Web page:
For only the third time in NFL history, not only are the owners of both Super Bowl teams Jewish, but so is the owner of the team in whose stadium the big game will be played: Mark Wilf of the Minnesota Vikings. Wilf’s parents are Holocaust survivors, and he recalls, “They always were tremendous Zionists and had a tremendous love of Israel, but also just such a love of America – what it has meant for our family, what it has meant for the world.”

When Mark and his brother were kids, he recalls feeling crushed when his beloved childhood team (the New York Giants) would lose. His father would say, “Look at it this way, things could be worse. You could be the owners.” Mark laughs warmly at that memory today.

Over the past 50 years, the Wilf Family Foundation has donated over $200 million to Jewish and Israeli causes. The Wilfs are some of the main benefactors of Yad Vashem in Jerusalem, and have endowed the Wilf Children’s Hospital at Shaare Zedek Medical Center in Jerusalem, the Harry Wilf (Independence) Park in Jerusalem, the Wilf Campus at Yeshiva University in New York, the Wilf Center at the Jewish Family Service complex in New Jersey, and many other causes.

Visitors flying to Minneapolis for the Super Bowl will view a powerful Jewish-themed exhibit when they arrive in Minneapolis-Saint Paul International Airport: “Transfer of Memory”, featuring 44 photos of Holocaust survivors from the Minneapolis area. The powerful exhibit has been touring since 2012, and was installed in Minneapolis’ airport for the period leading up to the Super Bowl. “Given the incredible amount of people who will be coming through the Twin Cities area, it’s an issue that needs increased awareness, not just in the Jewish community but in society in general,” Mark Wilf said of the Holocaust installation.

4. Eagles’ General Manager Learning from his Mistakes

The Eagles’ General Manager, Howie Roseman, is Jewish, and in recent years he has also personified a key Jewish teaching: a willingness to learn from past mistakes. After volunteering with the Eagles as an unpaid intern straight out of law school, Howie was eventually appointed the team’s youngest ever General Manager at age 35. He made a number of trades, more than any other manager in the league, but many of his decisions failed to pay off. In 2015, he was relieved of his duties, and was only reinstated a year later, when he began to shape the team that would eventually head into the 2018 Super Bowl.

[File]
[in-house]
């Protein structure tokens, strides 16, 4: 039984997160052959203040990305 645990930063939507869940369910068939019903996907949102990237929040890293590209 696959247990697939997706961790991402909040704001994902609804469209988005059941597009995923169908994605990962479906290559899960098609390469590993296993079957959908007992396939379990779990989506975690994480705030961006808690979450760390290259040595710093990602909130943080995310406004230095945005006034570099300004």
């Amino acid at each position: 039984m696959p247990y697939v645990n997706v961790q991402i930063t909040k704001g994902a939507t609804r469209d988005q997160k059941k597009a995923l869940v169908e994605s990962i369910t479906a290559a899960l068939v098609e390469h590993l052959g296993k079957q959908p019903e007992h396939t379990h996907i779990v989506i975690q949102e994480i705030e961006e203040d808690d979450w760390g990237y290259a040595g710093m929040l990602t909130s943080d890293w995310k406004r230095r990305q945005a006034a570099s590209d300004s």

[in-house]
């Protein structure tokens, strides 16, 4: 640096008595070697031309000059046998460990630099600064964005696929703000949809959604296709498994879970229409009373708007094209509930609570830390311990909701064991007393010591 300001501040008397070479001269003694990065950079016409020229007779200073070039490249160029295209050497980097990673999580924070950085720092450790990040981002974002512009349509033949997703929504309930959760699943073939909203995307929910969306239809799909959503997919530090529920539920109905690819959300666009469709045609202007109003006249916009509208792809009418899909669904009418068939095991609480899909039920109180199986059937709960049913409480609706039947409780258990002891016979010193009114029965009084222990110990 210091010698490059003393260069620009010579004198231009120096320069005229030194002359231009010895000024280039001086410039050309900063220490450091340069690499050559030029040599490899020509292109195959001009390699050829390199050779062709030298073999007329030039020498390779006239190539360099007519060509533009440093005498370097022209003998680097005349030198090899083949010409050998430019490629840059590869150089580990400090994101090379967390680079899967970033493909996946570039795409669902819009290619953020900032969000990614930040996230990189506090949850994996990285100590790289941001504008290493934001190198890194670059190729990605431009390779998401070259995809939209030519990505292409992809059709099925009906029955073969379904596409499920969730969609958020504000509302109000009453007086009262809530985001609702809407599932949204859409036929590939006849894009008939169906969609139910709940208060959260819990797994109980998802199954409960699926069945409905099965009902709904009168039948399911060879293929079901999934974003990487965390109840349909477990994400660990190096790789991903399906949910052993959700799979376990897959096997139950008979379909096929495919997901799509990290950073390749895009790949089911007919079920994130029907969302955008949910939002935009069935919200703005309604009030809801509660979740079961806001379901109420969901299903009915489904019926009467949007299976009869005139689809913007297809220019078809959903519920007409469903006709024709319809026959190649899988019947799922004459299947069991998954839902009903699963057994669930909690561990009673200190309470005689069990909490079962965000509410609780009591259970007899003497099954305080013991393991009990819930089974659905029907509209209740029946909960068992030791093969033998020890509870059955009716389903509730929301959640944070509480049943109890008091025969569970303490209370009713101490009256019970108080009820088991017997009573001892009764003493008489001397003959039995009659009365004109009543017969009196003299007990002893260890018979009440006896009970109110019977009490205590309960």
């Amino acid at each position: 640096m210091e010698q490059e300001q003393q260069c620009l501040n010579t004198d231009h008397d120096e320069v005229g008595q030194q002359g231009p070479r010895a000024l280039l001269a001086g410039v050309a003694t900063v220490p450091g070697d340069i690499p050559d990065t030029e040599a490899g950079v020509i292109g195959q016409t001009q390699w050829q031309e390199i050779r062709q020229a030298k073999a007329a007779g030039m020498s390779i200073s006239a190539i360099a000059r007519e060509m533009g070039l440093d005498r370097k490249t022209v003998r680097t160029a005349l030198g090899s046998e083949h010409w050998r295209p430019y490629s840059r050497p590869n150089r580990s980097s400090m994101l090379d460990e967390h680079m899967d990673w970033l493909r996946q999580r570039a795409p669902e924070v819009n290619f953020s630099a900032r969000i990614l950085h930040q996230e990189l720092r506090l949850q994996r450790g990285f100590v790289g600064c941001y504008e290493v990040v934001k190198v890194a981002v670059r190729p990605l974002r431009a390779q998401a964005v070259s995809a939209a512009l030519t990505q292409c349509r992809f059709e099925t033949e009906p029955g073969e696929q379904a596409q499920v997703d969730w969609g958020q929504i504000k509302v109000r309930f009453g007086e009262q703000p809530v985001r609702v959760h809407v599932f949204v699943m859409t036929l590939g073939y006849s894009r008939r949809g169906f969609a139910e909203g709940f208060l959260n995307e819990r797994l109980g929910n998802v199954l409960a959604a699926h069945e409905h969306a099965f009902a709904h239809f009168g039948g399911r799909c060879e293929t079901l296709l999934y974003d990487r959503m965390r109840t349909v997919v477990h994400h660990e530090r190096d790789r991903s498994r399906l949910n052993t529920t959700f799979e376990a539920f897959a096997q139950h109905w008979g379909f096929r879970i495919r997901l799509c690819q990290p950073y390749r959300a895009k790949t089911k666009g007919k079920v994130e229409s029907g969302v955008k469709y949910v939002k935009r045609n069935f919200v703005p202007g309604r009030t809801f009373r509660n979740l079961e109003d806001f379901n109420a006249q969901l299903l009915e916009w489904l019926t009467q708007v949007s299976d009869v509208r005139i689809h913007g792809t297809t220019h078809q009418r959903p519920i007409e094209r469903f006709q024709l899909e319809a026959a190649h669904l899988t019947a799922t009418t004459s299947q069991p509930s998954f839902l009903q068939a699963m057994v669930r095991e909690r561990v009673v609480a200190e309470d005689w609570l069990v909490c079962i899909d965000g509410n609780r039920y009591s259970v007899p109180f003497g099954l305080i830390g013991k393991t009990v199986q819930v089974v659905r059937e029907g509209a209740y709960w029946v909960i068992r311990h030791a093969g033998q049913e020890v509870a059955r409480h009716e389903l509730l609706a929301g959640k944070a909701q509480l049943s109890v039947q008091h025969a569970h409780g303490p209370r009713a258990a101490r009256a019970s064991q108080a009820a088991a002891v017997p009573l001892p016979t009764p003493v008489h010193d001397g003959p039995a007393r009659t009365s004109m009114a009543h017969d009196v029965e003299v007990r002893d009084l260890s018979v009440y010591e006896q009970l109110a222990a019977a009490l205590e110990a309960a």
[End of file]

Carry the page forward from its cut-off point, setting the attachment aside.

Despite his professional vindication and being voted NFL Executive of the Year by the Pro Football Writers Association, Roseman has been modest about the Eagles’ success, stressing the efforts of his coworkers and players and eschewing interviews. Whatever the results of Super Bowl LII, Roseman’s newfound willingness to learn from his mistakes and his current modesty in the face of success is an example for everyone in the game.

5. Super Bowl Shabbat

With fans flying into Minneapolis from all over the world, Minneapolis’ Jewish community has opened their doors, offering Shabbat hospitality the day before the big game.

“We bleed purple around here,” explains Wendy Khabie, the marketing director of Darchei Noam, an Orthodox synagogue in Minneapolis, referring to her community’s deep ties with the Minnesota Vikings. Even though many are still disappointed that the Eagles beat the Vikings to gain a spot in the Super Bowl, her synagogue has announced it is opening its doors to any fans in town for the game. About a dozen fans have already called the synagogue, making arrangements for Shabbat services, meals and socializing.

6. Wagers for Tzedakah

With tensions between Philadelphia and New England running high, some Jewish communities are placing bets on the outcome – with local charities the big winners. Philadelphia’s Congregation Rodeph Shalom and Boston’s Temple Israel – which Eagles owner Jeffrey Lurie attended as a child – have made a wager. The synagogue whose team loses will donate 18 times the point difference in the game’s final score to charity, and both synagogues are urging members to donate individually as well.

In California, two rabbis who work ten miles apart but who hail from Boston and Philadelphia, have entered into a very public wager: the loser will bring delicacies from their hometown (Philadelphia soft pretzels or Dunkin Donuts, which originated in Boston) to the Saturday morning kiddush of the other congregation. As the big game gets closer, the rabbis, Paul Kipnes and Joshua Aaronson, have also pledged charitable donations if their teams lose. And at Berman Hebrew Academy in Rockville, Maryland, Headmaster Joshua Levisohn has made a wager with school President Dave Sloan, promising the students Boston Creme donuts (if the Patriots win) or Philadelphia soft pretzels if the Eagles emerge victorious.

Next Steps